A unique collection of stories set in a variety of strange, surreal, uncomfortable, or horrific situations. A man receives a letter in the mail from one of his Sims characters. An old rockstar waits for the Devil’s administrator to retrieve his promised soul. A homeless street wizard confesses to psychic murder. A seeing eye dog observes the many strange forms of affection within his master’s life. Plus many more alternate and future Americas and unpopular realities. Featuring stories from Micaela Petersen, Andrew M. Reichart, J. Duncan Cook, and Sean Schlemmer in three themed sections: Weird Love, Unfamiliar Territories, and Be Careful What You Wish For. This is the first anthology from Sto*Nerd Press.

Respect the Daysleeper is available now at CreateSpace for $6.

Respect the Daysleeper

Holy Calamity (part seven)


(excerpted from Weird Luck, book one in the City of the Watcher trilogy)


“…Look,” Akaz said to Old Aleck, “help me convince the kid to get the fuck out of here and lay low. He’s jeopardizing everything we’ve done.”

“So what!” shouted Old Aleck.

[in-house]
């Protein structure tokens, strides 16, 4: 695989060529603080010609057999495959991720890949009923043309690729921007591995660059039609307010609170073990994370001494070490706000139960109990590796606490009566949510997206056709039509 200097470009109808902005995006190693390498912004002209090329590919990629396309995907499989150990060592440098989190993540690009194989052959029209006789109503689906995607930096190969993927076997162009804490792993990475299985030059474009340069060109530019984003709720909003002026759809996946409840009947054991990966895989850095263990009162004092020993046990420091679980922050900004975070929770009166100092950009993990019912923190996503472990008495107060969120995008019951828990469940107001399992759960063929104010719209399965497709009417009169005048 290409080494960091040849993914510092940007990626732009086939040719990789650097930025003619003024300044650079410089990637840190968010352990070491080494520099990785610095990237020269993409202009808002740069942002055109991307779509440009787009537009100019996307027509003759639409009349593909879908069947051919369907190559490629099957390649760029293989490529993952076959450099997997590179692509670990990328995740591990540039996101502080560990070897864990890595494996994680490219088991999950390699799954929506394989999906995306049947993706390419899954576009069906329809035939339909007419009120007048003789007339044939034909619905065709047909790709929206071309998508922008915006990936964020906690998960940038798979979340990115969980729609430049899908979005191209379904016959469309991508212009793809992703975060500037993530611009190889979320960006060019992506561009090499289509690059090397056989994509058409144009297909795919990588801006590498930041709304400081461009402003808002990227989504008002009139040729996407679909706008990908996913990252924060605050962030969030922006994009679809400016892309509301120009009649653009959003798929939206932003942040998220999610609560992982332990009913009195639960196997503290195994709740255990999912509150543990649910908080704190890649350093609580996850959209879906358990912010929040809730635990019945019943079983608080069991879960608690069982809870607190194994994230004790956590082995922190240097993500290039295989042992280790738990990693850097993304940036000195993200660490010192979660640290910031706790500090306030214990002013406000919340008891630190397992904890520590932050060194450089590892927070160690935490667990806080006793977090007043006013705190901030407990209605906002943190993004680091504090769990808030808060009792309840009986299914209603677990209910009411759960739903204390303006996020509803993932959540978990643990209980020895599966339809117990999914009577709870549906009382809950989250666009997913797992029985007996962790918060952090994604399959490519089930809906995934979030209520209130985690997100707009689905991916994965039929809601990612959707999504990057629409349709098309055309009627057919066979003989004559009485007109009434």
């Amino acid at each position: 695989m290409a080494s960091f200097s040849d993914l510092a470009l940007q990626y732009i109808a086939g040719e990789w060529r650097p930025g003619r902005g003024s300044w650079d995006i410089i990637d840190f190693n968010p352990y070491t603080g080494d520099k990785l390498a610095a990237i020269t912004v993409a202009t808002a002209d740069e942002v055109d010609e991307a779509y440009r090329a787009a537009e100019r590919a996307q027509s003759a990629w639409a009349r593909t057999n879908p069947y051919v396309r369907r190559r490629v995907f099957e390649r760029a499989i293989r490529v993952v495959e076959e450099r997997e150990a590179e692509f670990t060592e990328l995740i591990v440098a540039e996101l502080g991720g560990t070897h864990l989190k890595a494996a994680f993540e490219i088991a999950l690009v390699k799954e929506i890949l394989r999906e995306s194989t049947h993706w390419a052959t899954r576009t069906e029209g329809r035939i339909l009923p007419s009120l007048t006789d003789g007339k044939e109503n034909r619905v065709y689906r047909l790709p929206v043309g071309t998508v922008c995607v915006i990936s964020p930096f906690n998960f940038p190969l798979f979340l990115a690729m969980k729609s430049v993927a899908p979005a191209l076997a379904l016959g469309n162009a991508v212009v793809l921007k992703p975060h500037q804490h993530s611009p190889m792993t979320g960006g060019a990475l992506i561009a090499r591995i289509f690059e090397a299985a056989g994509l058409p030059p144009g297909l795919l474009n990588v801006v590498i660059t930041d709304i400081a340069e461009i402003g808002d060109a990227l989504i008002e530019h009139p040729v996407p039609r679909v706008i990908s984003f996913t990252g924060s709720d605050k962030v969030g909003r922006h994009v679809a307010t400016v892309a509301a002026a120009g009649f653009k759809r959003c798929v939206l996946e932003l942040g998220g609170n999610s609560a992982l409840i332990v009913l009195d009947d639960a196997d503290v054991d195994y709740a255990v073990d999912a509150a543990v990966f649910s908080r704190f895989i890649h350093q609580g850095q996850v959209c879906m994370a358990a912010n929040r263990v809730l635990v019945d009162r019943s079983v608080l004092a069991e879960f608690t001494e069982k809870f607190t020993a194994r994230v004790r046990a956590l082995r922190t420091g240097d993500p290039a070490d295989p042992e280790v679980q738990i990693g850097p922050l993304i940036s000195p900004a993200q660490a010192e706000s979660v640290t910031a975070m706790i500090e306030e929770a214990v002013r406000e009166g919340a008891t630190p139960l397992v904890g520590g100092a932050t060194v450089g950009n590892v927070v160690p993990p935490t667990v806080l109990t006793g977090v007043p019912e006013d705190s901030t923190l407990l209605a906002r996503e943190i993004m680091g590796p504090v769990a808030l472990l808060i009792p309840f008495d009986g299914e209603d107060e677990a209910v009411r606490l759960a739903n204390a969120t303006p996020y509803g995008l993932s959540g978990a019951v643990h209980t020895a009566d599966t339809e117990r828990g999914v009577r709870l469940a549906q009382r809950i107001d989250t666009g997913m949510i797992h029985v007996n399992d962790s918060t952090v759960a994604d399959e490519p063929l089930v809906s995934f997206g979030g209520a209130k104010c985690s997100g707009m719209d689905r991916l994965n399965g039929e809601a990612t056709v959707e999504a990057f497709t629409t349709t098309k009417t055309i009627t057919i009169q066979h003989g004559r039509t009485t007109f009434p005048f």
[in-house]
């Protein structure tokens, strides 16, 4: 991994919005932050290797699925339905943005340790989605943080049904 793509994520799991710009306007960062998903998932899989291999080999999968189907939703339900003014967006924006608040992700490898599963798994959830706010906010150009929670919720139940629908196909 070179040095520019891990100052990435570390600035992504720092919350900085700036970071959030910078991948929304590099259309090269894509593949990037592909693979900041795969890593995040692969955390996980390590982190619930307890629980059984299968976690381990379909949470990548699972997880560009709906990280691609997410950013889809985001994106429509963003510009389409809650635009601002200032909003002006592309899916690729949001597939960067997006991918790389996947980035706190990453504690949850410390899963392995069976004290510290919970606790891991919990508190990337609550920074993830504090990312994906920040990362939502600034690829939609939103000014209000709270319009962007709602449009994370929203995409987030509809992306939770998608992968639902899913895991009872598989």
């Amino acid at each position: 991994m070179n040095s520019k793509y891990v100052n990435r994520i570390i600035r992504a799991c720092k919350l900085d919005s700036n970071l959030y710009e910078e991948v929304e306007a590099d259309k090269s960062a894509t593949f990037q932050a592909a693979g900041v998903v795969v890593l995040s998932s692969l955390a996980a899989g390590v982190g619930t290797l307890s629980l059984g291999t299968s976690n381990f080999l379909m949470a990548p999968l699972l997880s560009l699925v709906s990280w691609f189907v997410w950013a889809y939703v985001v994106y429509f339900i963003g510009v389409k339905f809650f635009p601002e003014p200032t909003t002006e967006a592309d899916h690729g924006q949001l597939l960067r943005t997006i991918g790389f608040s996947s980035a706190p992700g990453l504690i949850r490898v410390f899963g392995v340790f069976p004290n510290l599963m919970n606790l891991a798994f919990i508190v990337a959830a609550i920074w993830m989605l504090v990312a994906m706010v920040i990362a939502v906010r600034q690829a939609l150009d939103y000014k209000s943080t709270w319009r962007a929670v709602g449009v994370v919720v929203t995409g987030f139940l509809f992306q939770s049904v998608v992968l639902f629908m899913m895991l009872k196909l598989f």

“What?” said Akaz, cringing.

“I did all that work, for this?” Old Aleck flung his hands wide to indicate their entire surroundings. “This is carnage! This is the last thing I wanted to create!”

“You dingdong,” shouted Akaz, “what did you expect, a tea party? This is war!”

Old Aleck dismounted his bicycle and let it fall clattering onto its side. “God damn you, Akaz, you said our Cannibal-King would be a ‘master of moral restraint’! Those were your exact words!”

“Look,” said Akaz, “tomorrow I’ll argue would’ves and could’ves with you all damn day. For now, just get your younger self out of here!”

“To hell with you!” said Old Aleck. Turning to Aleck, he snapped, “Hey kid, do me a favor, go get javelined or something.”

“Aleck!” shouted Beth.

“Sorry,” said Old Aleck, turning to her. “What the fuck are we supposed to do?” He looked around at the crowd and the fire. He turned to Aleck. “Do you know what broke the Skull?” he snapped.

“What?” asked Aleck.

“The Skull of Kaios! What broke the Skull of Kaios!” asked Old Aleck.